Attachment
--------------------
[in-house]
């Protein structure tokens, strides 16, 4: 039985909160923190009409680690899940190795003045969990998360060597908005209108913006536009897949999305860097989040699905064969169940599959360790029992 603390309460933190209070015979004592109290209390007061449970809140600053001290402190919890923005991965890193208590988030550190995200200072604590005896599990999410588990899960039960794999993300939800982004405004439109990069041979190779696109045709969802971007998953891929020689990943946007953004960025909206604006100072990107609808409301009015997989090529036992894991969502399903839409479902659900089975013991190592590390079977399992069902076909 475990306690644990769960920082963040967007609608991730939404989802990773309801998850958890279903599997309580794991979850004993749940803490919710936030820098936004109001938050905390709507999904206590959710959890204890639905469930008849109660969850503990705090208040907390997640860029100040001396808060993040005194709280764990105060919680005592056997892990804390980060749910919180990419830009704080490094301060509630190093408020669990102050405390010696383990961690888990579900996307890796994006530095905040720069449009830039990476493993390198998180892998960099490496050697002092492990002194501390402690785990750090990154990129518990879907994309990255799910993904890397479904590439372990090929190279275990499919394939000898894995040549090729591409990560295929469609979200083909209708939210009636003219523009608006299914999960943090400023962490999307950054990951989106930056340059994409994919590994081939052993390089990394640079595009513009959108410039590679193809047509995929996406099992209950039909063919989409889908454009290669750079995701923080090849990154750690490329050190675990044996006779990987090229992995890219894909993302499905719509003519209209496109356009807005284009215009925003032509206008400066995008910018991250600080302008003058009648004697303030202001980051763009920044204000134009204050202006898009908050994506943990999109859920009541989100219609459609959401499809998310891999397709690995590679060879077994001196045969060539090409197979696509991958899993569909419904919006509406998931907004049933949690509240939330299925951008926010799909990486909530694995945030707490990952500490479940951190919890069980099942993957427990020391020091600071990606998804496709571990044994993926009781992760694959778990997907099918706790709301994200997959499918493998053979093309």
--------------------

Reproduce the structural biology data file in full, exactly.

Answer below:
[in-house]
């Protein structure tokens, strides 16, 4: 039985909160923190009409680690899940190795003045969990998360060597908005209108913006536009897949999305860097989040699905064969169940599959360790029992 603390309460933190209070015979004592109290209390007061449970809140600053001290402190919890923005991965890193208590988030550190995200200072604590005896599990999410588990899960039960794999993300939800982004405004439109990069041979190779696109045709969802971007998953891929020689990943946007953004960025909206604006100072990107609808409301009015997989090529036992894991969502399903839409479902659900089975013991190592590390079977399992069902076909 475990306690644990769960920082963040967007609608991730939404989802990773309801998850958890279903599997309580794991979850004993749940803490919710936030820098936004109001938050905390709507999904206590959710959890204890639905469930008849109660969850503990705090208040907390997640860029100040001396808060993040005194709280764990105060919680005592056997892990804390980060749910919180990419830009704080490094301060509630190093408020669990102050405390010696383990961690888990579900996307890796994006530095905040720069449009830039990476493993390198998180892998960099490496050697002092492990002194501390402690785990750090990154990129518990879907994309990255799910993904890397479904590439372990090929190279275990499919394939000898894995040549090729591409990560295929469609979200083909209708939210009636003219523009608006299914999960943090400023962490999307950054990951989106930056340059994409994919590994081939052993390089990394640079595009513009959108410039590679193809047509995929996406099992209950039909063919989409889908454009290669750079995701923080090849990154750690490329050190675990044996006779990987090229992995890219894909993302499905719509003519209209496109356009807005284009215009925003032509206008400066995008910018991250600080302008003058009648004697303030202001980051763009920044204000134009204050202006898009908050994506943990999109859920009541989100219609459609959401499809998310891999397709690995590679060879077994001196045969060539090409197979696509991958899993569909419904919006509406998931907004049933949690509240939330299925951008926010799909990486909530694995945030707490990952500490479940951190919890069980099942993957427990020391020091600071990606998804496709571990044994993926009781992760694959778990997907099918706790709301994200997959499918493998053979093309």